Take a Drink: for any recurring gag
Take a Drink: for each celebrity cameo
Take a Drink: whenever Charles Grodin looks like he’s got a hangover
Drink a Shot: for each musical number
Write Down: your favorite bit part muppets (Example: Swedish Chef, Animal, Beaker etc) and Drink a Shot when they make an appearance.
By: Oberst Von Berauscht (Two Beers) –
Kermit the Frog and Fozzie Bear are identical twin reporters for a big city paper. (Yes, I said Identical. What…? You don’t see the family resemblance?)
When the Lady Holiday (Diana Rigg) has her diamonds stolen, Fozzie Kermit and ace photographer Gonzo travel to England to interview her, and become embroiled in a conspiracy to steal even more of her diamonds. While staying at the ironically named Happiness Hotel (a rat-infested slum flophouse), the team meets up with numerous expatriated Muppets who help them along the way. Meanwhile, Miss Piggy is an aspiring high fashion model who the conspirators frame for the thefts in a made up scheme to throw the scent off their even crazier scheme to steal the fabulous Baseball Diamond. Fozzie and Kermit uncover the plot and decide to ambush the diamond thieves in the act, to clear miss Piggy’s name and save the day.
The Muppets return for their second theatrical outing filled with Meta references and self-aware goofery. This time around, celebrity cameos are fewer, and the story given a somewhat greater emphasis (this is all relative to the first film, of course). The Great Muppet Caper features the same sharply written comedic sequences that made The Muppet Movie such a beloved film, and has the added bonus of having been directed by Jim Henson himself. The film is full of running jokes that only get funnier with each repetition, such as the aforementioned “identical twin” fiasco.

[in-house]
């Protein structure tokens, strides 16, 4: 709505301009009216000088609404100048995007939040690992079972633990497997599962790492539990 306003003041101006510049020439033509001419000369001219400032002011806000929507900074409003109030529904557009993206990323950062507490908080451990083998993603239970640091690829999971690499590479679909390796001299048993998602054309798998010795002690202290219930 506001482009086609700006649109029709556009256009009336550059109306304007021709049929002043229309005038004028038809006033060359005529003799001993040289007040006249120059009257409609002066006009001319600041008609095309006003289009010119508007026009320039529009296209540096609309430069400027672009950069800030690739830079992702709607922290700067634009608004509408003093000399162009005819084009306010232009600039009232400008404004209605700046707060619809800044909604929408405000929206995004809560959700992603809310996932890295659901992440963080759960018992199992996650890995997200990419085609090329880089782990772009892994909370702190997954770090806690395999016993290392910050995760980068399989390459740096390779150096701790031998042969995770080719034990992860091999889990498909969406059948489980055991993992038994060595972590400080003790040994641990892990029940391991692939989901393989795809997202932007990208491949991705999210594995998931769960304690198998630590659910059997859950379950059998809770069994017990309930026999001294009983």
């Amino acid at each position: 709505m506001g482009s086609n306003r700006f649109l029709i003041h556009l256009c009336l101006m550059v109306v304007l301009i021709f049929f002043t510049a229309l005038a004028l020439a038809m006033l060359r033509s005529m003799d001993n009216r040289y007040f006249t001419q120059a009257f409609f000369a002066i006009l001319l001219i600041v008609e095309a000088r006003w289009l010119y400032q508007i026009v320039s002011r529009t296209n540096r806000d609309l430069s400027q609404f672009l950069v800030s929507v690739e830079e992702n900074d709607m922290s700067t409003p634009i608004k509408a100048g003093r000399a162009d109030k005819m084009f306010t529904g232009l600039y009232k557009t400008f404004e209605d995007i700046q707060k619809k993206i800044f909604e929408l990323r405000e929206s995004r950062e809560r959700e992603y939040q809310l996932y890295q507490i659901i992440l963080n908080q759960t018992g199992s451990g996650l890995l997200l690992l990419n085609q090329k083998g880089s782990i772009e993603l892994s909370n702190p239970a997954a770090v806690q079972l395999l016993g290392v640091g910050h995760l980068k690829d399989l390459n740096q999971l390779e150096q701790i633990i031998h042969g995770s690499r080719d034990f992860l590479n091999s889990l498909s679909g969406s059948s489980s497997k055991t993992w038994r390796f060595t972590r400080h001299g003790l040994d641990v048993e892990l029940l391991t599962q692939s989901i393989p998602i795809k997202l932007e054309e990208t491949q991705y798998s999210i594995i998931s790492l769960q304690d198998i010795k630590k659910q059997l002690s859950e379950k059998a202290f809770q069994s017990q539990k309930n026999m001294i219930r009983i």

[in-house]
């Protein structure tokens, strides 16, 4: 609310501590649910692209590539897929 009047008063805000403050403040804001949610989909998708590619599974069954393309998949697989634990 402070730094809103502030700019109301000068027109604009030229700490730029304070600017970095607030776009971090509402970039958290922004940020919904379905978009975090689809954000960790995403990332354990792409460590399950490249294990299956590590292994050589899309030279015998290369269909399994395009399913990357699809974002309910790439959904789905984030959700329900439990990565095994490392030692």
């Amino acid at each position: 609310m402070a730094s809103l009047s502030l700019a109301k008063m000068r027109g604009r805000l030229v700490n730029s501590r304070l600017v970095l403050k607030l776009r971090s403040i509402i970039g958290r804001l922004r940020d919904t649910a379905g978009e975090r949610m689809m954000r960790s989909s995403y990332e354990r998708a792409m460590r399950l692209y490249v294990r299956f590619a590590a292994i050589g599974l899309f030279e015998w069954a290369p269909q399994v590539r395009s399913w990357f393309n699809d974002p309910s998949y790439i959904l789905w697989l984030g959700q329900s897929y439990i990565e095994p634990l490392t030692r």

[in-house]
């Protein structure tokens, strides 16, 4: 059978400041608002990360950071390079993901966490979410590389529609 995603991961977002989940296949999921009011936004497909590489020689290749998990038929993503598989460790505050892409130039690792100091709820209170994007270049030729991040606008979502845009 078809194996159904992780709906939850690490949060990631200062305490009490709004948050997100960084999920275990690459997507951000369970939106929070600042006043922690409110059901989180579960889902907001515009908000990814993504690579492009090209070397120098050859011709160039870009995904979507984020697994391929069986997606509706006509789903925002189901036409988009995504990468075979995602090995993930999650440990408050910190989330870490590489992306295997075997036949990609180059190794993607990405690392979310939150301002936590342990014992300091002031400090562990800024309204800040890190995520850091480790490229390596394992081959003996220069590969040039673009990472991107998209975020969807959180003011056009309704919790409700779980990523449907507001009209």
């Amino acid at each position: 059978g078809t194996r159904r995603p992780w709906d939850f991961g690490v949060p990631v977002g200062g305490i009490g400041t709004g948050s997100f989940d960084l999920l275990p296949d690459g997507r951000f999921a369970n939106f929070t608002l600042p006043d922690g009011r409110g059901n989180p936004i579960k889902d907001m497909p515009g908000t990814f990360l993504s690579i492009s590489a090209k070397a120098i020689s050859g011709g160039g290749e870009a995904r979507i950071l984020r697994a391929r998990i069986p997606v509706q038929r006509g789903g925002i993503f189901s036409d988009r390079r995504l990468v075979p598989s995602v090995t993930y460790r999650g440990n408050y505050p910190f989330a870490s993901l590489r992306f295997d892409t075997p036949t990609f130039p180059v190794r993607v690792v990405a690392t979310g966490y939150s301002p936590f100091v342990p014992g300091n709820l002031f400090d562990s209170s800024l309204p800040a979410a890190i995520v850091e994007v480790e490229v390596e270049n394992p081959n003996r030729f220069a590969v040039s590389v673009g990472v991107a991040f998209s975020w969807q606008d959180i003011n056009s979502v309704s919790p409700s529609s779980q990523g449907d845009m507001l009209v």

It seems as though Henson set out to one-up the prior film at every turn, both in story and technically. Whereas the first film showed the Muppets standing up, walking around, and even riding a bike, this time around the sequences are longer, the movements more complex, and believable. In scenes where the Muppets couldn’t be believably manipulated via classic puppeteering, they were outfitted with electronic motors and servos to make them move. There is also a lengthy underwater puppeteering sequence, and a scene where Muppets climb up the side of a building, and no guide-sticks or hands are visible.
While the Muppets themselves are essentially cartoonish puppets, the Henson company went to great lengths to conceal the “strings”. This attention to detail paid off in the screenplay, which feels more polished than The Muppet Movie. Jokes are set up and paid off more often, and with greater consistency.
Like the first film, the music of The Great Muppet Caper is an easy highlight of the series, this time around composed entirely by Joe Raposo, who is also known for his work on Sesame Street. While there isn’t a powerhouse single like “Rainbow Connection”, the songs are better produced and more consistently good this time around. The highlight for me is the “Happiness Hotel” song;
This song is a rollickingly dance-hall number which is so chock full of wit and clever humor that its total irrelevance to the plot is never even considered.
Charles Grodin seems so hell-bent on looking downtrodden that I wonder if he wasn’t three sheets to the wind during the entire shoot. He doesn’t look very happy to be there. It would explain his hungover appearance in several scenes.
Ordinarily this wouldn’t be a major complaint, but other actors seem just as confused. It led me to wonder whether Jim Henson was giving much direction to the human actors on set. It is also painfully obvious in Jack Warden’s cameo that he is reading from cue-cards, as his eyes wander off to the left of the screen often while reading lines, and in shots where he’s supposed to be looking directly at someone. I’m sure there were some budget constraints and production challenges, but the budget was higher this time around, so it seems unlikely that should have impacted things so severely.
Another solid entry to the Muppets canon, easily the equal of if not somewhat better than the original film.